The planet's lungs. Home for people and wildlife. Engine of green economy. Forests are essential to life on Earth. They support amazing animals and plants – almost nine out of ten species found on land live in forests. Forests lock up vast amounts of carbon and release oxygen. Forests make rainfall and filter freshwater. They provide subsistence fuelwood and medicines.
In December 2000, the UN General Assembly established May 22 as an International Day for Biodiversity to commemorate the adoption the Convention on Biological Diversity on May 22, 1992. Observing this Day helps to increase understanding and awareness of biodiversity issues. This year events of the International Day for Biodiversity were focused on the theme of biodiversity for sustainable development.
In frame of FLEG II Program, WWF invited elementary school students for educational event in Botanical Garden of Tbilisi to talk about biodiversity and discuss how humans can minimize their ecological footprints. Eighty students from four different schools joined the event. Various educational and fun activities were held during the day ranging from a guided tour to learn about endangered species of our forests to the hidden questions contest. The winners were awarded with LEGO toys and colored pencils labeled as certified by Forests Stewardship Council (FSC).
“WWF’s education drives have always focused on either sustainable development or biodiversity conservation,” says Ms. Ana Tsintsadze, Communication Coordinator for FLEG II Program from WWF. “Today, we’re directly linking these two subjects. Children should realize that we are all connected”.
“We contributed to celebration of the International Day for Biodiversity with the aim to develop an eco-friendly attitude among children and to raise them as active citizens working for protecting the environment. We wish to make children aware that the future of the planet depends on what they do today”, said Ms. Nino Inasaridze, FLEG II Program Coordinator in Georgia from the World Bank. “These kids are born in 2005. That is the year when St. Petersburg Declaration was signed. We budded them “FLEG generation” and we have to ensure that they are committed to address illegal logging and improve forest governance to save the forest for their generation and for generations to come.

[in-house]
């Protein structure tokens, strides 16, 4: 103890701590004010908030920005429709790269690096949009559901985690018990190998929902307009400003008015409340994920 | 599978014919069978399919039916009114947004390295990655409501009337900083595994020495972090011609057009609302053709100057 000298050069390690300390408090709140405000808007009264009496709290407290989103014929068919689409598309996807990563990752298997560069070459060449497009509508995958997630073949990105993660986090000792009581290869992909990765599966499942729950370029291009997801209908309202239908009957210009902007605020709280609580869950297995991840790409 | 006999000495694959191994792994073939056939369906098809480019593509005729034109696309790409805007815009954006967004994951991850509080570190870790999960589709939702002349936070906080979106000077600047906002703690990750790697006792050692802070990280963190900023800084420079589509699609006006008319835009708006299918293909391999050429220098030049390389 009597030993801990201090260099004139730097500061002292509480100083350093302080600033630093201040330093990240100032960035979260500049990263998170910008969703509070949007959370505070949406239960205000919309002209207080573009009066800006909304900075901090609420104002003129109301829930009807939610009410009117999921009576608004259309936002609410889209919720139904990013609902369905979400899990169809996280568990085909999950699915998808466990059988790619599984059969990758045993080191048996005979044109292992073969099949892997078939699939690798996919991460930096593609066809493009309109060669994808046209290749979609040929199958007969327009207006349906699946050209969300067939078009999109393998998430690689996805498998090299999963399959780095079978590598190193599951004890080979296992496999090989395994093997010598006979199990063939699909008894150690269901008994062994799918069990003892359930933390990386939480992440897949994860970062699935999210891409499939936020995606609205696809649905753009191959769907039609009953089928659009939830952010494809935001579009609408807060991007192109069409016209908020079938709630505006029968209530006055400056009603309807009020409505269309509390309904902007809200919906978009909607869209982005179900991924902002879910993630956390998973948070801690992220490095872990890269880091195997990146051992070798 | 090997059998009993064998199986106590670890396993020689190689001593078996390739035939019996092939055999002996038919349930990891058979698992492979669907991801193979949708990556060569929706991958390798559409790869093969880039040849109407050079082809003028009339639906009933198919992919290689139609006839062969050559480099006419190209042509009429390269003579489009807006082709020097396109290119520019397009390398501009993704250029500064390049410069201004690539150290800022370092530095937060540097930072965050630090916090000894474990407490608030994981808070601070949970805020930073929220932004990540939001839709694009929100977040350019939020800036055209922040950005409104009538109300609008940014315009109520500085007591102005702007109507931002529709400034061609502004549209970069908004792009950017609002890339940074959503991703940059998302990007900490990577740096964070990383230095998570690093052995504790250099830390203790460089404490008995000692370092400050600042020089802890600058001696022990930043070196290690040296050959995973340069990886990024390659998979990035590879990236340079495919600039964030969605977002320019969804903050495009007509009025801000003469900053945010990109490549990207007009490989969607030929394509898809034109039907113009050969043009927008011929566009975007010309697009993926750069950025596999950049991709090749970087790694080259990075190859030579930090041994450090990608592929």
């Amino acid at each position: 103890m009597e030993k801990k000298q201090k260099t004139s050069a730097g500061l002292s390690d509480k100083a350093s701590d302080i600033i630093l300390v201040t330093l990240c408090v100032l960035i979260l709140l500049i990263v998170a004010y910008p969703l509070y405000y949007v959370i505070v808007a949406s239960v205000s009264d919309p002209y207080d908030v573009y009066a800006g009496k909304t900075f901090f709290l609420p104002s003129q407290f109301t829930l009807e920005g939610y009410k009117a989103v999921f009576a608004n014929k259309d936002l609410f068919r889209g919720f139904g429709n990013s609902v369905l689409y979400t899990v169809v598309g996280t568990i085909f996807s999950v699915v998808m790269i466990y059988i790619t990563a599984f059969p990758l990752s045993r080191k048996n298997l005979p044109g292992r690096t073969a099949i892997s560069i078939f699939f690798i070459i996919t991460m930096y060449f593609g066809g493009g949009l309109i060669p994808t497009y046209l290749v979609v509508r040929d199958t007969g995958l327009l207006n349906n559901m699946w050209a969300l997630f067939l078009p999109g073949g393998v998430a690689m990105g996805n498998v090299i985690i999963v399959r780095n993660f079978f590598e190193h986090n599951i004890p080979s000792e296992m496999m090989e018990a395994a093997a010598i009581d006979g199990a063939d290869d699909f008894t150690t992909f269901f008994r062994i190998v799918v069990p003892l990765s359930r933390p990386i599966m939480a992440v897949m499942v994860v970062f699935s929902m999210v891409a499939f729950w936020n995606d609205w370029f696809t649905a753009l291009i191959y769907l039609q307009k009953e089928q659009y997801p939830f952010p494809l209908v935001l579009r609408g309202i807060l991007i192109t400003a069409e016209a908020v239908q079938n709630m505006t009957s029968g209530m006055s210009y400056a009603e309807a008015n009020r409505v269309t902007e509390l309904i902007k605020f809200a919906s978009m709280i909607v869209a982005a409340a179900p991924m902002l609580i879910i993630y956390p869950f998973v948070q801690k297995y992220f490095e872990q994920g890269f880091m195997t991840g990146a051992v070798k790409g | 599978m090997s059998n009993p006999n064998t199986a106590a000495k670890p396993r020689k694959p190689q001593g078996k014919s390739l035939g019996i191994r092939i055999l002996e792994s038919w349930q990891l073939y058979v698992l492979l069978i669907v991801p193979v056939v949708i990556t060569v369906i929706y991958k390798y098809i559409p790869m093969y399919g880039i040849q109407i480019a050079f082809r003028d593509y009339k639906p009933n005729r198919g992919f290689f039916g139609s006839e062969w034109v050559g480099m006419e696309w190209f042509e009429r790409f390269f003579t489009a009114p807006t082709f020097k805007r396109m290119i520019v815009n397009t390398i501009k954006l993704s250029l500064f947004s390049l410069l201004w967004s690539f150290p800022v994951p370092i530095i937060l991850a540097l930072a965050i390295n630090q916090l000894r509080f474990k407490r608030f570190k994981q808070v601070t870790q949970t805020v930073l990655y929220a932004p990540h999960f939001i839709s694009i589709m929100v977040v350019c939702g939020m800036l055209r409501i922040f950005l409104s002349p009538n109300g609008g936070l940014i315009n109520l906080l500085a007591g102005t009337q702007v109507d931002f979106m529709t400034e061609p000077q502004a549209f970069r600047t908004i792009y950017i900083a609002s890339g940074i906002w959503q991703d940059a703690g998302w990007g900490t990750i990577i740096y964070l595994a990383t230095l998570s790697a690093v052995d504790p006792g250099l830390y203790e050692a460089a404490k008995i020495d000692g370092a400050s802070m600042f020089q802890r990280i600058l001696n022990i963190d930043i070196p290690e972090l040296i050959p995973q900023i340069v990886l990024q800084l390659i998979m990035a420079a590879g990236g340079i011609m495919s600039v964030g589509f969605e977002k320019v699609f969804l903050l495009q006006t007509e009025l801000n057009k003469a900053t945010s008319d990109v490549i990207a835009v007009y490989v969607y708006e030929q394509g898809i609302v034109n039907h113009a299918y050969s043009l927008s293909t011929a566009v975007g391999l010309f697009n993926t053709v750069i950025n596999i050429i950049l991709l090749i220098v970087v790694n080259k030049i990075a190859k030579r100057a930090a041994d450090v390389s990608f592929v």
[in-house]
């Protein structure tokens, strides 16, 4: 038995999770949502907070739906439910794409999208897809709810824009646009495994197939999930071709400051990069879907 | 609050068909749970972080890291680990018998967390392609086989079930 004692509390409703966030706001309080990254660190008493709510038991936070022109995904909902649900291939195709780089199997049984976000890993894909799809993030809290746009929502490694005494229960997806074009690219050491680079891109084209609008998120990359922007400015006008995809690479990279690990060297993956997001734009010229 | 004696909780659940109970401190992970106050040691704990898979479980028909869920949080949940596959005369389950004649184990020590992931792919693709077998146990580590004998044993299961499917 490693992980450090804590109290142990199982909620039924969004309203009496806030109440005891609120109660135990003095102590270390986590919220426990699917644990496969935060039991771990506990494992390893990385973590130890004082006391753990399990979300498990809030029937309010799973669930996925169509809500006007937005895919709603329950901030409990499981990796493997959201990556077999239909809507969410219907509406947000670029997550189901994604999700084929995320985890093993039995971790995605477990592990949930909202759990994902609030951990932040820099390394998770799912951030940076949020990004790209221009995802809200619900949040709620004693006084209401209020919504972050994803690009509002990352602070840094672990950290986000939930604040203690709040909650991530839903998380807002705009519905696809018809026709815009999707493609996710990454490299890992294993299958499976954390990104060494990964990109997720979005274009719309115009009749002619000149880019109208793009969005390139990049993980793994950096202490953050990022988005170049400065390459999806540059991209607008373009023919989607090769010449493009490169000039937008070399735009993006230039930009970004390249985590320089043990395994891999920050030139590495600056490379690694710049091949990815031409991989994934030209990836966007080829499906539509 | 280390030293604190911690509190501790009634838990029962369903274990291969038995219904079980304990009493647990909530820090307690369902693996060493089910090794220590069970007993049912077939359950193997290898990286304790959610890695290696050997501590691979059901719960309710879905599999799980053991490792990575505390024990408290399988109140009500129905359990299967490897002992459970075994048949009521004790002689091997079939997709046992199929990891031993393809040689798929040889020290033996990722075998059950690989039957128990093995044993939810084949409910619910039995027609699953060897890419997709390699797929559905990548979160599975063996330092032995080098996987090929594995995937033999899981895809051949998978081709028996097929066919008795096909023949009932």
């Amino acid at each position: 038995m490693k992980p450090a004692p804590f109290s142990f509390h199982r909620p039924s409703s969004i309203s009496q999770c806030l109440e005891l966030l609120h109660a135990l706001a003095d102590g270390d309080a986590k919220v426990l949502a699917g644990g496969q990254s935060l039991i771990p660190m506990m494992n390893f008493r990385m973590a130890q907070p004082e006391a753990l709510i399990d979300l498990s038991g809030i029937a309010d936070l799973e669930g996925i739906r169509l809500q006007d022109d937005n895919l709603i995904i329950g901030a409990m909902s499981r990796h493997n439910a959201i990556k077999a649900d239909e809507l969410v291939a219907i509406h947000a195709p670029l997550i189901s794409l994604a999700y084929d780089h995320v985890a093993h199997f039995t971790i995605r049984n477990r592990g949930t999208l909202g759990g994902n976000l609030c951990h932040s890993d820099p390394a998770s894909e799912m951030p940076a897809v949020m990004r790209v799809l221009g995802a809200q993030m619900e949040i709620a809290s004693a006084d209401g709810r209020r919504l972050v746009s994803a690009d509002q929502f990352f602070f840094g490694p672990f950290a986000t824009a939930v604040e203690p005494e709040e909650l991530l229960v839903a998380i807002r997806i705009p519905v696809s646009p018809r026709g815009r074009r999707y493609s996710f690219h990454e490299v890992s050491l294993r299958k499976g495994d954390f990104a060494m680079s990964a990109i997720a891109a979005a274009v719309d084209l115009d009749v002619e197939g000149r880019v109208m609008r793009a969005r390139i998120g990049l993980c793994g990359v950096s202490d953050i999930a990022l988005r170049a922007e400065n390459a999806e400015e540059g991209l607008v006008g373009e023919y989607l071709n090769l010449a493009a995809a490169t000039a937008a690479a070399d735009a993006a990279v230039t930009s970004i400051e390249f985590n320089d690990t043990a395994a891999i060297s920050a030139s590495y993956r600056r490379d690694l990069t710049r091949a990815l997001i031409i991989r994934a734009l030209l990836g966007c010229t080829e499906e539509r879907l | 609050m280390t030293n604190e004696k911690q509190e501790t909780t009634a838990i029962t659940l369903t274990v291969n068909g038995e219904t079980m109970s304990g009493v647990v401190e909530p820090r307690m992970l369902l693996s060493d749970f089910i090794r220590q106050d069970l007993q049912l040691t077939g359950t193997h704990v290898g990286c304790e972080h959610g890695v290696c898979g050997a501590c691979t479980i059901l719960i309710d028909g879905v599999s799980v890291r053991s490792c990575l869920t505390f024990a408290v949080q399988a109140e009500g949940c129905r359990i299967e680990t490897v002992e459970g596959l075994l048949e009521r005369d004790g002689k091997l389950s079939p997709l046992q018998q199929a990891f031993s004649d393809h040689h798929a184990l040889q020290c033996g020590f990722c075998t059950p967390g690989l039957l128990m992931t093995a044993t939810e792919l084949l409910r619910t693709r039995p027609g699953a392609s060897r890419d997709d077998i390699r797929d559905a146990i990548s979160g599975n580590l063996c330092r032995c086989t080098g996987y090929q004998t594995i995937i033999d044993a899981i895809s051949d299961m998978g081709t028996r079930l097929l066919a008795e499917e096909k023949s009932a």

Forests impact our daily lives in more ways than we can imagine. Kids had to think of how forests have affected our life today and address the questions: Have you had your breakfast? Read a newspaper? Switched on a light? Travelled to school in a bus or car? Made a shopping list? Got a parking ticket? Blown your nose into a tissue? All these activities directly or indirectly involve forests. Some are easy to figure out – fruits, paper and wood come from trees. Others are less obvious – by-products that go into everyday items like medicines, cosmetics and detergents.
"Students have come back with a lot of information. They are eager to learn about their environment,"- said Ms. Eka Elizbarashvili, ecology teacher at the Youth Palace. “Practical lessons like this, delivered by environment practitioners, is an added value and motivates children to take care of nature”.
An estimated 13 million hectares of forests are being lost each year due to deforestation. This is an urgent environmental issue that jeopardizes people’s livelihoods, threatens species, and intensifies climate change. Forests make a vital contribution to life on Earth, but we will be able to enjoy full benefits from forests only if we halt deforestation and forest degradation.
From the air we breathe - to the wood we love, human beings are heavily dependent on forests, and the products and services they provide. Forests provide habitats to diverse animal species; they form the source of livelihood for many different human settlements; they offer watershed protection, timber and non-timber products, and various recreational options; they prevent soil erosion, help in maintaining the water cycle, and check global warming by using carbon dioxide in photosynthesis.
Yet we are losing forests. Over the past 50 years, about half the world's original forest cover has been lost mainly because of unsustainable use of its resources. When we take away the forest, it is not just the trees that go. The entire ecosystem begins to fall apart, with dire consequences for all of us.